Meat and Poultry: Better USDA Oversight and Enforcement of Safety Rules Needed to Reduce Risk of Foodborne Illnesses

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A letter report issued by the General Accounting Office with an abstract that begins "Every year, some meat and poultry products are contaminated with microbial pathogens--such as Salmonella and E. coli--that cause foodborne illnesses and deaths. To improve the safety of meat and poultry products, the U.S. Department of Agriculture's (USDA) Food Safety and Inspection Service (FSIS) introduced additional regulatory requirements for meat and poultry plants. These requirements are intended to ensure that plants operate food safety systems that are prevention-oriented and science-based. These systems, called Hazard Analysis and Critical Control Point (HACCP) systems, were phased in from January 1998 ... continued below

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United States. General Accounting Office. August 30, 2002.

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Description

A letter report issued by the General Accounting Office with an abstract that begins "Every year, some meat and poultry products are contaminated with microbial pathogens--such as Salmonella and E. coli--that cause foodborne illnesses and deaths. To improve the safety of meat and poultry products, the U.S. Department of Agriculture's (USDA) Food Safety and Inspection Service (FSIS) introduced additional regulatory requirements for meat and poultry plants. These requirements are intended to ensure that plants operate food safety systems that are prevention-oriented and science-based. These systems, called Hazard Analysis and Critical Control Point (HACCP) systems, were phased in from January 1998 through January 2000 at all meat and poultry slaughter and processing plants. As the foundation of the HACCP system, plants are responsible for developing HACCP plans that, among other things, identify all of the contamination hazards that are reasonably likely to occur in a plant's particular production environment, establish all of the necessary steps to control these hazards, and have valid scientific evidence to support their decisions. GAO found that FSIS is not ensuring that all plants' HACCP plans meet regulatory requirements. As a result, consumers may be unnecessarily exposed to unsafe foods that can cause foodborne illnesses. In particular, FSIS's inspectors have not consistently identified and documented failures of plants' HACCP plans to comply with requirements. In addition, although sound science is the cornerstone of an effective HACCP plan, FSIS does not expect its inspectors to determine whether HACCP plans are based on sound science because inspectors lack the expertise to do so. FSIS is not consistently identifying repetitive violations, according to GAO's review of 1,180 noncompliance records for fiscal year 2001. This has occurred, in part, because FSIS has not established specific, uniform, and clearly defined criteria for its inspectors to use in determining when a violation is repetitive. Furthermore, at the district level, FSIS officials' understanding of the criteria to consider in determining if a violation is repetitive varied. Also, in several instances, inspectors have not fully documented the basis for their decisions about repetitive violations on noncompliance records. FSIS is not ensuring that plants take prompt and effective action to return to compliance after a HACCP violation has been identified. The longer that FSIS allows plants to remain out of compliance with regulatory requirements, the greater the risk that unsafe food will be produced and marketed."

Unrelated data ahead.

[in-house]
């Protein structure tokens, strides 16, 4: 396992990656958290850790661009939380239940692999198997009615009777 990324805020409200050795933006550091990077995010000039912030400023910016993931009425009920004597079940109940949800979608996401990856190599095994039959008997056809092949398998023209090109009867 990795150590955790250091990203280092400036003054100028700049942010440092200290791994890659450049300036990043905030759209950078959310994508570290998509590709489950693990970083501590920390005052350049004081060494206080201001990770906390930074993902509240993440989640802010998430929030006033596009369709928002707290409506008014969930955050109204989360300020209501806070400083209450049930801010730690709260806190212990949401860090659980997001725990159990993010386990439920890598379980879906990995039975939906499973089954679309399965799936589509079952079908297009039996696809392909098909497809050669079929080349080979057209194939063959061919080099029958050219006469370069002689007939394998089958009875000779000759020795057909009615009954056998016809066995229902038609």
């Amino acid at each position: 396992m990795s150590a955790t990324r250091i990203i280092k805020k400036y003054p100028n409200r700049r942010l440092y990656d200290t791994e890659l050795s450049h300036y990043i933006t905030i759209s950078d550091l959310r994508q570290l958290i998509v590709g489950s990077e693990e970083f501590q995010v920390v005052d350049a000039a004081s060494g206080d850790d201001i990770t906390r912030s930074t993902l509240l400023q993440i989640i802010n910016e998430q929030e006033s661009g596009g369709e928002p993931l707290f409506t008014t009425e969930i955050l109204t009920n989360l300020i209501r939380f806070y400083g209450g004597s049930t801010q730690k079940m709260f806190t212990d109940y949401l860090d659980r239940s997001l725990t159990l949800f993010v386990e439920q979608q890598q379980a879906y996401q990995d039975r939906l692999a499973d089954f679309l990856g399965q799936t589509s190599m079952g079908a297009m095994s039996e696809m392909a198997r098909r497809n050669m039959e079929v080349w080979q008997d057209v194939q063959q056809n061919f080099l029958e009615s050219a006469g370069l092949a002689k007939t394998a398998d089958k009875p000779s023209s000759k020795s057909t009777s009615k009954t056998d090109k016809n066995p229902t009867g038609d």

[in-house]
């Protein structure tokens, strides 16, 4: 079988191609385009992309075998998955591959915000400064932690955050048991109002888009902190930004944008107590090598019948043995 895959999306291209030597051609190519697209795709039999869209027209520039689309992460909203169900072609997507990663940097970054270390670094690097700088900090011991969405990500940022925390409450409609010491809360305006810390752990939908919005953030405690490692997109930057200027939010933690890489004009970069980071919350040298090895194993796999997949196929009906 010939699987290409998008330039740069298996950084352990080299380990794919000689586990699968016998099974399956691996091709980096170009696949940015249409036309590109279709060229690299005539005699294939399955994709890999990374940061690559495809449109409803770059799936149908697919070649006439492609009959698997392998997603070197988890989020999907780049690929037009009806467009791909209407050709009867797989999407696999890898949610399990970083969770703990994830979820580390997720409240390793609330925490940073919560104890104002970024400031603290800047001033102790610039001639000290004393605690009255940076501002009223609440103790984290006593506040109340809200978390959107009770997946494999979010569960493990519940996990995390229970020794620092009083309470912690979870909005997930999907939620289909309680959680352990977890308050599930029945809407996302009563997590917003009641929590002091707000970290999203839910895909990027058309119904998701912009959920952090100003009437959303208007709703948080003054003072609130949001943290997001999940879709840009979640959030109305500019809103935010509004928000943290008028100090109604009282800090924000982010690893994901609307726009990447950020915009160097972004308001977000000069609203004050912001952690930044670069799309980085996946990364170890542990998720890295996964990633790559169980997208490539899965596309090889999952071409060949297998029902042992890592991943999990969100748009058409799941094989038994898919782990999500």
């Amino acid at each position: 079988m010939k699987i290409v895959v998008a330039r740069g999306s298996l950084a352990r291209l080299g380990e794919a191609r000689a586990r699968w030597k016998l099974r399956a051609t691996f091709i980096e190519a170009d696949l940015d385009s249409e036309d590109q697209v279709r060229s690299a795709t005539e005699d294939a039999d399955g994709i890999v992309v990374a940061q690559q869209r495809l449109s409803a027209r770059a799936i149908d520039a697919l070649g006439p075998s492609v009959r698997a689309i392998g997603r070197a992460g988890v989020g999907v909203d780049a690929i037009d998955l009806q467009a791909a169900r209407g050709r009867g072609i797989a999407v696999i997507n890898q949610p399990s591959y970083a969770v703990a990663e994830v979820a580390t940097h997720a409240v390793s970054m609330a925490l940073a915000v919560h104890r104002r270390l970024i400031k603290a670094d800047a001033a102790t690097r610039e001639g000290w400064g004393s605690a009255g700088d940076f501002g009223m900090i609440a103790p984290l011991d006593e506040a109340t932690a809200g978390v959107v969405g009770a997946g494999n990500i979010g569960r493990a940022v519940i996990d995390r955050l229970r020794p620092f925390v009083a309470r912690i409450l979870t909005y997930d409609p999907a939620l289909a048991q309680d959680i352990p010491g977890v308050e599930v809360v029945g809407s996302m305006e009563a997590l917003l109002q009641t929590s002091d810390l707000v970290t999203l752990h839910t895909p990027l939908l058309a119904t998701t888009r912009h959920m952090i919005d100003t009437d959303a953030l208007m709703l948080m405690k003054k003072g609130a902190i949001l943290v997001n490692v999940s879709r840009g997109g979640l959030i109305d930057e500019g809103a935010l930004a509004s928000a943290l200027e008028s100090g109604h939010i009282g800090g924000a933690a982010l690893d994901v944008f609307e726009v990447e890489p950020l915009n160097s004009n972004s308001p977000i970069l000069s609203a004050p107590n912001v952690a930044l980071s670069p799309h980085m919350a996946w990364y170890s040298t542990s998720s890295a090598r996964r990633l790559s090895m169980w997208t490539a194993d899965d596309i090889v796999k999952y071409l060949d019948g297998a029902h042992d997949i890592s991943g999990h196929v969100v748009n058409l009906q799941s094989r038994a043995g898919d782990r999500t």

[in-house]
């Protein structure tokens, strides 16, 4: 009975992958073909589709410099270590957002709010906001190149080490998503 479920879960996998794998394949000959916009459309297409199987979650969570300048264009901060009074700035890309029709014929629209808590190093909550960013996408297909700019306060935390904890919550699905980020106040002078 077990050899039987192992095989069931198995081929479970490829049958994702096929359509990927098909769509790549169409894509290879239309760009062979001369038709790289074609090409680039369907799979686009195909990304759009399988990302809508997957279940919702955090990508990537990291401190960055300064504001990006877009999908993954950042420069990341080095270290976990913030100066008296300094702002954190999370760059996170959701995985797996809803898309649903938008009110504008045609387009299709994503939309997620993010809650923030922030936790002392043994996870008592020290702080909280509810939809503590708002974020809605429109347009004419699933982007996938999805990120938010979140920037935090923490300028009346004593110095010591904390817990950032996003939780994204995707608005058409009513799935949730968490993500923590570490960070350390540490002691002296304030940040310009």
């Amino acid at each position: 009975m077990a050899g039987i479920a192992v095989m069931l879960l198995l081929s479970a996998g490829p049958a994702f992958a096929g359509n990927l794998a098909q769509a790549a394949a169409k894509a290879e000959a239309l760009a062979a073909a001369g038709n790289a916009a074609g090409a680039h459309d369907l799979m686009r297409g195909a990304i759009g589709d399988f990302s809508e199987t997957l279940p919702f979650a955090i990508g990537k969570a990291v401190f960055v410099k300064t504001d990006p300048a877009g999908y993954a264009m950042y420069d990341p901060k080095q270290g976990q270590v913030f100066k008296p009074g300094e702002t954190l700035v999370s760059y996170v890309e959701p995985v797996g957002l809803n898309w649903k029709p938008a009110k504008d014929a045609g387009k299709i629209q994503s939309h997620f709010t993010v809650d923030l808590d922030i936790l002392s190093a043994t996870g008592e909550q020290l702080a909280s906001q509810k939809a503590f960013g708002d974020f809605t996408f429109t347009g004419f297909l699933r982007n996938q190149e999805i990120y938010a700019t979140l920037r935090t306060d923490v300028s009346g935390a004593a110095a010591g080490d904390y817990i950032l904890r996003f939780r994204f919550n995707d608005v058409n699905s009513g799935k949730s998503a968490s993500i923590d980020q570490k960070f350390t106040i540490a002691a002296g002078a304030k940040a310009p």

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Government Accountability Office Reports

The U.S. Government Accountability Office (GAO) is an independent, nonpartisan agency that works for the U.S. Congress investigating how the federal government spends taxpayers' money. Its goal is to increase accountability and improve the performance of the federal government. The Government Accountability Office Reports Collection consists of over 13,000 documents on a variety of topics ranging from fiscal issues to international affairs.

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  • August 30, 2002

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  • June 11, 2014, 5:03 a.m.

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United States. General Accounting Office. Meat and Poultry: Better USDA Oversight and Enforcement of Safety Rules Needed to Reduce Risk of Foodborne Illnesses, report, August 30, 2002; Washington D.C.. (digital.library.unt.edu/ark:/67531/metadc294435/: accessed October 22, 2018), University of North Texas Libraries, Digital Library, digital.library.unt.edu; crediting UNT Libraries Government Documents Department.